The energy management software industry has transformed itself from a novelty to a necessity for building owners and managers in the last few years. The energy management software industry is thriving. It is moving quickly to adapt to a market that is experiencing exponential growth and building owners whose need for performance data has increased tenfold. I asked Michael Best, vice president of software operations for SCIenergy to share his insights on how best to overcome the many obstacles in the energy analytics space.
Matthew Cohen: How can an energy analytics company differentiate itself from its competitors in the current market?
Michael Best: Energy analytics on their own don’t actually change anything; they only give the information to change. End users that pay the fees to get analytics installed and configured need to be committed to make change. Energy analytics companies get the best results when they become the active energy managers for the end users and guide their customers with the help of the analytics to fix the most important things first and hold them accountable with constant communication and reports of their efforts. Once they see the success of their actions, they are much more likely to make policy change from that point forward. The value of an energy analytics company is its outcome, not just its software.
Matthew Cohen: What type of buildings are being underserved by energy intelligence software, and what can the industry do to change that?
Michael Best: There are probably 80 percent of commercial real estate buildings in the market that do not have energy intelligence in them. The reasons could be…
- There is no building management system (BMS) installed.
- The value of the results of energy intelligence does not get acted upon.
- There is no budget to do energy intelligence, fixes or retrofitting.
All of these problems can be overcome.
There are many ways to collect data from a building, such as a simple BMS system that provides scheduling, data collection and control. There are impressive documented savings for a building with a BMS versus those without a BMS.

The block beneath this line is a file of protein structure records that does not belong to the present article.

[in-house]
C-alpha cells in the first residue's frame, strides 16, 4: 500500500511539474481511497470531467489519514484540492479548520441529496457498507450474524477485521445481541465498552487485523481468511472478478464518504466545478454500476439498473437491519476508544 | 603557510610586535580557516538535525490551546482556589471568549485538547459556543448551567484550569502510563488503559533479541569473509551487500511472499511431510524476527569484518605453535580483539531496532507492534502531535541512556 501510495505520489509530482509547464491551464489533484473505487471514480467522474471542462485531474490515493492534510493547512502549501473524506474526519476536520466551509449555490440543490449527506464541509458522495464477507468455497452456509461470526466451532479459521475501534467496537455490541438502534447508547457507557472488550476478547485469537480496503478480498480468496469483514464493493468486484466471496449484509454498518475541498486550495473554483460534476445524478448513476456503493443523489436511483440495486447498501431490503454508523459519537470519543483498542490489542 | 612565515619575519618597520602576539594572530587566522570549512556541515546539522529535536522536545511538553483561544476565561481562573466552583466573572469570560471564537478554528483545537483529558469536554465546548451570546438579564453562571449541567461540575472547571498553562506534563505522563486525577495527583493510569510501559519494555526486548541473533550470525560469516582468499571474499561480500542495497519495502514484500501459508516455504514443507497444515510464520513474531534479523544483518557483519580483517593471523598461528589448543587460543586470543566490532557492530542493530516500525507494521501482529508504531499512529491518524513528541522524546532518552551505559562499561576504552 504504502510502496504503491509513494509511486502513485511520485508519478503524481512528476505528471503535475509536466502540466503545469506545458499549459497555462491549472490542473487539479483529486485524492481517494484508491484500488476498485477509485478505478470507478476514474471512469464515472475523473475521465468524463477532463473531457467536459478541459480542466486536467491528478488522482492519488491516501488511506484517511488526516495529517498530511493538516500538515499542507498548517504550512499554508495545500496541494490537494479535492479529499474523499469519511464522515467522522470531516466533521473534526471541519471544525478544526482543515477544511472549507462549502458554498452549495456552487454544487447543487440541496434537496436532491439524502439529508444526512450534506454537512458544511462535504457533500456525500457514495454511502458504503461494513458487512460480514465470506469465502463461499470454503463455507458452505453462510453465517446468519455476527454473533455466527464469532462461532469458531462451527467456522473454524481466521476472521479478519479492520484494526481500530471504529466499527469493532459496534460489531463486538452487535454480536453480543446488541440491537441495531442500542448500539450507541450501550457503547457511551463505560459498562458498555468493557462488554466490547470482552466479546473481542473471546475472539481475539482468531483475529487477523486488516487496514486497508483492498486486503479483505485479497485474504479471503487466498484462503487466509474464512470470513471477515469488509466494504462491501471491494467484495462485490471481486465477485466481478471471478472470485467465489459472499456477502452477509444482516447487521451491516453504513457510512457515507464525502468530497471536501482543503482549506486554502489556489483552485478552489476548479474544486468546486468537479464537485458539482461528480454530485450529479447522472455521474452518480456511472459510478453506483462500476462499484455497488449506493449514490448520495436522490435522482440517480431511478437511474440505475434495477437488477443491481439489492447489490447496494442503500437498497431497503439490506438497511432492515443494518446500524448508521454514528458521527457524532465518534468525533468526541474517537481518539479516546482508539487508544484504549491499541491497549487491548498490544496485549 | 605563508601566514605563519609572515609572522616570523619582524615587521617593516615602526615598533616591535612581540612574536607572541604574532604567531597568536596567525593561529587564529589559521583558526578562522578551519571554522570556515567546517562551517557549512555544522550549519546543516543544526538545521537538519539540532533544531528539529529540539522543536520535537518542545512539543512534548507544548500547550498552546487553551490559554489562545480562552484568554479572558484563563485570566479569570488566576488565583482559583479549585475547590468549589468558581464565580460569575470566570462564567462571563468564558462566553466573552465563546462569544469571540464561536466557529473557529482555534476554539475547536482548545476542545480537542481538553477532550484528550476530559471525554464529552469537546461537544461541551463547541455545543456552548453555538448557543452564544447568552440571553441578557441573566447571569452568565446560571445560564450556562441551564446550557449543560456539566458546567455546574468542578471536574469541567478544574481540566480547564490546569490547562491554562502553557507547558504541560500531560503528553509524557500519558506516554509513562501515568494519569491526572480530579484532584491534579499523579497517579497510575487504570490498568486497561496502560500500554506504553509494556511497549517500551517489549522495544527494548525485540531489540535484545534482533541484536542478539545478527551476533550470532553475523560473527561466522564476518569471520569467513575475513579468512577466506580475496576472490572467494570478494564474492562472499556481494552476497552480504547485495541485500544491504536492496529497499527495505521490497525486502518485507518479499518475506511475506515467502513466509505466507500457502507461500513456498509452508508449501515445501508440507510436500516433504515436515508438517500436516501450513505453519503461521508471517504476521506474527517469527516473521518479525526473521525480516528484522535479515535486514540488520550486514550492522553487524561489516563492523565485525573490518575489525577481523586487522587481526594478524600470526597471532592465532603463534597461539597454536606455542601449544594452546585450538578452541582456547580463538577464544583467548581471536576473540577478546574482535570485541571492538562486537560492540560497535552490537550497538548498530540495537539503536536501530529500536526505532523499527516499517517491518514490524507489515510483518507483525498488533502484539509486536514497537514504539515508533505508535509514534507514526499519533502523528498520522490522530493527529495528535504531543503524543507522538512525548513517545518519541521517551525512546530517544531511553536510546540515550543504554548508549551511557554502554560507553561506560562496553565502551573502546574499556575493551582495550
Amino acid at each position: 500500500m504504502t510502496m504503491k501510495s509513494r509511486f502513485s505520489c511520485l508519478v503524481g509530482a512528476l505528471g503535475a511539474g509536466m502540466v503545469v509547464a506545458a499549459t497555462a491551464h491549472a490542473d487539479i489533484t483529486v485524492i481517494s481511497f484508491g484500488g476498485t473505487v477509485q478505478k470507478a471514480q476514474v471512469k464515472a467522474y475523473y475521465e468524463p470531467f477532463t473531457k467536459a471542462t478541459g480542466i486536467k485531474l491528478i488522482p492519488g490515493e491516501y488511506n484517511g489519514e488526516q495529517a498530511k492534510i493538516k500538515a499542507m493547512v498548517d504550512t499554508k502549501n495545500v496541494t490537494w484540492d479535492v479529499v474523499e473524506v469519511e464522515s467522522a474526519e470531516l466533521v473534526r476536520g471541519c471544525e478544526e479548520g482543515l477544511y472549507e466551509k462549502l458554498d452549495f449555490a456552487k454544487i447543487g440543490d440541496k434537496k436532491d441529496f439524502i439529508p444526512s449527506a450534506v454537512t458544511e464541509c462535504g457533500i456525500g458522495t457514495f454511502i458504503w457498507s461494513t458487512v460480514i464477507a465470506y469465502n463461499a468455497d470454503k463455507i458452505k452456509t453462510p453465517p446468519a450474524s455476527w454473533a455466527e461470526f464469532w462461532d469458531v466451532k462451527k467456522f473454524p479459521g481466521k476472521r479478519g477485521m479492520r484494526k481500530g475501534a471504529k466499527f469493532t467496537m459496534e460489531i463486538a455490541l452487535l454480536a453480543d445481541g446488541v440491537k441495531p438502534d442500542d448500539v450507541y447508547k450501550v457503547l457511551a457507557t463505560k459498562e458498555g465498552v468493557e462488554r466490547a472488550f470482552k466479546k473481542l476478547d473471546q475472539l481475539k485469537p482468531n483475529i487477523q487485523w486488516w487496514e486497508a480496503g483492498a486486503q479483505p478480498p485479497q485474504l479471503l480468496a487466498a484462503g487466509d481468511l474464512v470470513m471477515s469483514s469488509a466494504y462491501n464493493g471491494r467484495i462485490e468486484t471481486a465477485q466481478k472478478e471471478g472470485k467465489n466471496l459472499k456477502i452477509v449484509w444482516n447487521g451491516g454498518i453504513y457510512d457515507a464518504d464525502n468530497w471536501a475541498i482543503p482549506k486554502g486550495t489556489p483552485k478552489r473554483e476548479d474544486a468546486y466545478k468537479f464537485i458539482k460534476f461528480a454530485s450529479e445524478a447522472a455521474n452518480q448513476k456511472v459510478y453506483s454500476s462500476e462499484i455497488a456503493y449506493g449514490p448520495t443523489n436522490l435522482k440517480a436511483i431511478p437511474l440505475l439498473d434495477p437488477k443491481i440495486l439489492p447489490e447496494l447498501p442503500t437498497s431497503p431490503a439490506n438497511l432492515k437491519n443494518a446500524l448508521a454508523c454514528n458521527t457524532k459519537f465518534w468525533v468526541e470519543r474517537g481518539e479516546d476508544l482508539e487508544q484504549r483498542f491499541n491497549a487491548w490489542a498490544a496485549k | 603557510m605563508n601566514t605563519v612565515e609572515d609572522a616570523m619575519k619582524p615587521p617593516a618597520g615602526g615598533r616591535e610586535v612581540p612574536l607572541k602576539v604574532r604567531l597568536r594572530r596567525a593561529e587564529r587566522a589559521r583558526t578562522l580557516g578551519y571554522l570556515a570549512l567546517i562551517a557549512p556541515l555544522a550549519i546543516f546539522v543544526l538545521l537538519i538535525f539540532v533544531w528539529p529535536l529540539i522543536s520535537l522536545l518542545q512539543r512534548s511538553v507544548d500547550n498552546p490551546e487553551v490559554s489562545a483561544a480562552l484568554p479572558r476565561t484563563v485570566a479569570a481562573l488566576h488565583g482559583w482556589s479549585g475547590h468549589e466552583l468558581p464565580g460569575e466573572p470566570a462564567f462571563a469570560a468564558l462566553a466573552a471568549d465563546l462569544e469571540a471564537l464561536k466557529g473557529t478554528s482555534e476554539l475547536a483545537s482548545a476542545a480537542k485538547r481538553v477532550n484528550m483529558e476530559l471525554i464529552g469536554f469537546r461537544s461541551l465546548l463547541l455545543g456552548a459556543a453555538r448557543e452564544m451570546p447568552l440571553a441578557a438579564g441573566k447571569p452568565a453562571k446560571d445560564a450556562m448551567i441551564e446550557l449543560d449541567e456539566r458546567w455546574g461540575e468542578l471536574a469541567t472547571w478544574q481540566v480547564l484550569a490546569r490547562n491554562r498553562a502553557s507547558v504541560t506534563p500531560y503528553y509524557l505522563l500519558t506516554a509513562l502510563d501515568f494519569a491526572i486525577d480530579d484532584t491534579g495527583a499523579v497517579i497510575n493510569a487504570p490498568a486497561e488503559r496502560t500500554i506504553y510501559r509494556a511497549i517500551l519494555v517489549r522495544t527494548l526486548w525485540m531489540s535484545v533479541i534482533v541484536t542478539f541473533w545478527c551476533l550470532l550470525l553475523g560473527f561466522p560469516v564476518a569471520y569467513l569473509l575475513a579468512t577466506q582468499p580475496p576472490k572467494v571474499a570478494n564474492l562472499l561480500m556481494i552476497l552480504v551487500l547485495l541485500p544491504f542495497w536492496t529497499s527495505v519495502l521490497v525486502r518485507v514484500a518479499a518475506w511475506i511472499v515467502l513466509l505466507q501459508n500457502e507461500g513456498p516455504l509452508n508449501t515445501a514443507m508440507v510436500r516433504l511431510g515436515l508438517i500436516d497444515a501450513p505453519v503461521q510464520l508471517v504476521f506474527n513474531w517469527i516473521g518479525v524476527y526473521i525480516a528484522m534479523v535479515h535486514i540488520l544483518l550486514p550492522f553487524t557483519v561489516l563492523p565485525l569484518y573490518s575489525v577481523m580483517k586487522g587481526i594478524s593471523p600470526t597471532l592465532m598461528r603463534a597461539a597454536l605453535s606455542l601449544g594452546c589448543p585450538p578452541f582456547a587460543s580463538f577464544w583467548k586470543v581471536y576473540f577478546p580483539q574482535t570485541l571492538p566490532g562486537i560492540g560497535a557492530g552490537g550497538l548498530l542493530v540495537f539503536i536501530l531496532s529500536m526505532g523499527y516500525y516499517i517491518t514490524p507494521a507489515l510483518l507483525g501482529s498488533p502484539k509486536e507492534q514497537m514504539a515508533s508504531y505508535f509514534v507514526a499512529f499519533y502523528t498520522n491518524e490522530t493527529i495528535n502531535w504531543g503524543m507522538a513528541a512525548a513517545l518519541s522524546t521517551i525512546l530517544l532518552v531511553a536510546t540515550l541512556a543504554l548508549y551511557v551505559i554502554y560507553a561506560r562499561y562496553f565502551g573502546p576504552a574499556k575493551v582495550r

The value in currency and in kWh from the data is vitally important to prioritize fixes, to show improvement and to measure and verify results.
If real-time miles per gallon is displayed in our vehicles, we change how aggressively we drive because we know it is hurting us in our pocket. This takes behavioral change and accountability. Likewise, if results are shown from energy intelligence and we do nothing, we will save nothing. Results need to be acted upon.
Matthew Cohen: As VP and a team leader, how do you attract and retain top-performing talent in the energy analytics space?
Michael Best: HVAC is moving from being an old-school, manual industry to a “cool” big data industry and is starting to attract younger more technology driven industry.
The younger generation see energy big data analytics as a game changer for the environment, and that is driving the hiring process. The data side is also driving salaries a little higher, which helps retain talent. The sustainability side of buildings is attracting women to a traditionally male career, which is exciting as well.
Matthew Cohen: What do you see as the next frontier for energy analytics?
Michael Best: Integration to preventative maintenance or other CMMS systems via software application programming interfaces (API’s) is imperative and can bring additional checks and balances to help drive the behavioral changes needed.
The addition of the “Internet of Things” excites me immensely. Having the ability to add extra sensor data to analytics brings even more value. Being able to bring lighting, occupancy, plug loads, data center data, security, elevators, audio visual, parking, water management and irrigation, look up pricing, ADR and the smart grid using dashboards and digital signage to display the results in a meaningful non-confusing manner is the next frontier.
Doing all of this and not exposing the building to a security risk is of utmost importance, and one-way communication for the data outbound only is important. There should be no need to reach into a building to get the data, the building needs to send the data only; the rest is done in secure servers.
Matthew Cohen: As a leader in the industry, what is your biggest challenge in keeping pace with changes in technology?
Michael Best: We have only begun the big data analytics revolution, especially with all the additional potential sensors. I believe energy analytics companies can give time back to people running buildings by using technology, analytics and insight to drive savings and be their trusted technology advisors.
There are so many new technologies, new sensors, and communication protocols that they have no time to start to understand it. Let your analytics company do that for you and stay abreast with the growth explosion.
There are multiple barriers to adoption of new technologies — trust, privacy, security, protocols, value propositions and standards — but the opportunities for solutions and outcome services are endless.